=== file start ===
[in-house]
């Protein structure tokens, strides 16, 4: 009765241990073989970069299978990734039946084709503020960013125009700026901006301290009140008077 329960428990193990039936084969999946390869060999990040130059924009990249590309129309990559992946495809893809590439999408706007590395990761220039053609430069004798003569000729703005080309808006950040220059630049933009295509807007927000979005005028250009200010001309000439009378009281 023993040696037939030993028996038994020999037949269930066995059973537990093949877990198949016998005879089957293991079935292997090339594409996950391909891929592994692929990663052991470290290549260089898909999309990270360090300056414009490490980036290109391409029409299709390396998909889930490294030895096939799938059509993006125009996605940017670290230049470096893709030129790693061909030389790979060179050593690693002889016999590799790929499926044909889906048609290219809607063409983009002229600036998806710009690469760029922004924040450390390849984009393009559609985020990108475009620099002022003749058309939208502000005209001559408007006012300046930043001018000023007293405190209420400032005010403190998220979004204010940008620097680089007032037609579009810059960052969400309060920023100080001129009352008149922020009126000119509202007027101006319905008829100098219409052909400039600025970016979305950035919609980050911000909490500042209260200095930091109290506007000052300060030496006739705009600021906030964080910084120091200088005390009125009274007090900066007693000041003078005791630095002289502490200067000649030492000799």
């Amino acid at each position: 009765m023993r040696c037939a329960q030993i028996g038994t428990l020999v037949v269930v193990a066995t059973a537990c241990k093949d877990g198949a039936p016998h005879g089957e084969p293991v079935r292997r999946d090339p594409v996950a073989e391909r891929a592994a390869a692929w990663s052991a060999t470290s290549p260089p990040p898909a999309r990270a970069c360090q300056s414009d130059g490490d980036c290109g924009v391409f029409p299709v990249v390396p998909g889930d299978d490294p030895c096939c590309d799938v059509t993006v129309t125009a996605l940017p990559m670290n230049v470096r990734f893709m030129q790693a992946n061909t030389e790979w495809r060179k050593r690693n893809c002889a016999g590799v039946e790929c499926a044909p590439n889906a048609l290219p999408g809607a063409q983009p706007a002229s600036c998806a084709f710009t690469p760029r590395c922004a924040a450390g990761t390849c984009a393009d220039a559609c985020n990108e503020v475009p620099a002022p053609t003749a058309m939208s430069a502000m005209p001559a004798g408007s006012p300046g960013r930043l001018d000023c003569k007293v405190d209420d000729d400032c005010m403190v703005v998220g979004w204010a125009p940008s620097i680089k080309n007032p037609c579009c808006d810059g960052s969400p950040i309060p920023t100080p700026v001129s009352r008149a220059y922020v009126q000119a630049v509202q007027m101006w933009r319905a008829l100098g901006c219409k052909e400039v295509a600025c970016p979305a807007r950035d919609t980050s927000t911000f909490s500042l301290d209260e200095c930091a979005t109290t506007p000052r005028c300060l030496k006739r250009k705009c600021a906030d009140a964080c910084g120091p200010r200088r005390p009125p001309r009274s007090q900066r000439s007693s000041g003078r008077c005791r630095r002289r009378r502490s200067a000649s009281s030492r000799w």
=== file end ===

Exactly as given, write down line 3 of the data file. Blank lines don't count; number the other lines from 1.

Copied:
């Amino acid at each position: 009765m023993r040696c037939a329960q030993i028996g038994t428990l020999v037949v269930v193990a066995t059973a537990c241990k093949d877990g198949a039936p016998h005879g089957e084969p293991v079935r292997r999946d090339p594409v996950a073989e391909r891929a592994a390869a692929w990663s052991a060999t470290s290549p260089p990040p898909a999309r990270a970069c360090q300056s414009d130059g490490d980036c290109g924009v391409f029409p299709v990249v390396p998909g889930d299978d490294p030895c096939c590309d799938v059509t993006v129309t125009a996605l940017p990559m670290n230049v470096r990734f893709m030129q790693a992946n061909t030389e790979w495809r060179k050593r690693n893809c002889a016999g590799v039946e790929c499926a044909p590439n889906a048609l290219p999408g809607a063409q983009p706007a002229s600036c998806a084709f710009t690469p760029r590395c922004a924040a450390g990761t390849c984009a393009d220039a559609c985020n990108e503020v475009p620099a002022p053609t003749a058309m939208s430069a502000m005209p001559a004798g408007s006012p300046g960013r930043l001018d000023c003569k007293v405190d209420d000729d400032c005010m403190v703005v998220g979004w204010a125009p940008s620097i680089k080309n007032p037609c579009c808006d810059g960052s969400p950040i309060p920023t100080p700026v001129s009352r008149a220059y922020v009126q000119a630049v509202q007027m101006w933009r319905a008829l100098g901006c219409k052909e400039v295509a600025c970016p979305a807007r950035d919609t980050s927000t911000f909490s500042l301290d209260e200095c930091a979005t109290t506007p000052r005028c300060l030496k006739r250009k705009c600021a906030d009140a964080c910084g120091p200010r200088r005390p009125p001309r009274s007090q900066r000439s007693s000041g003078r008077c005791r630095r002289r009378r502490s200067a000649s009281s030492r000799w």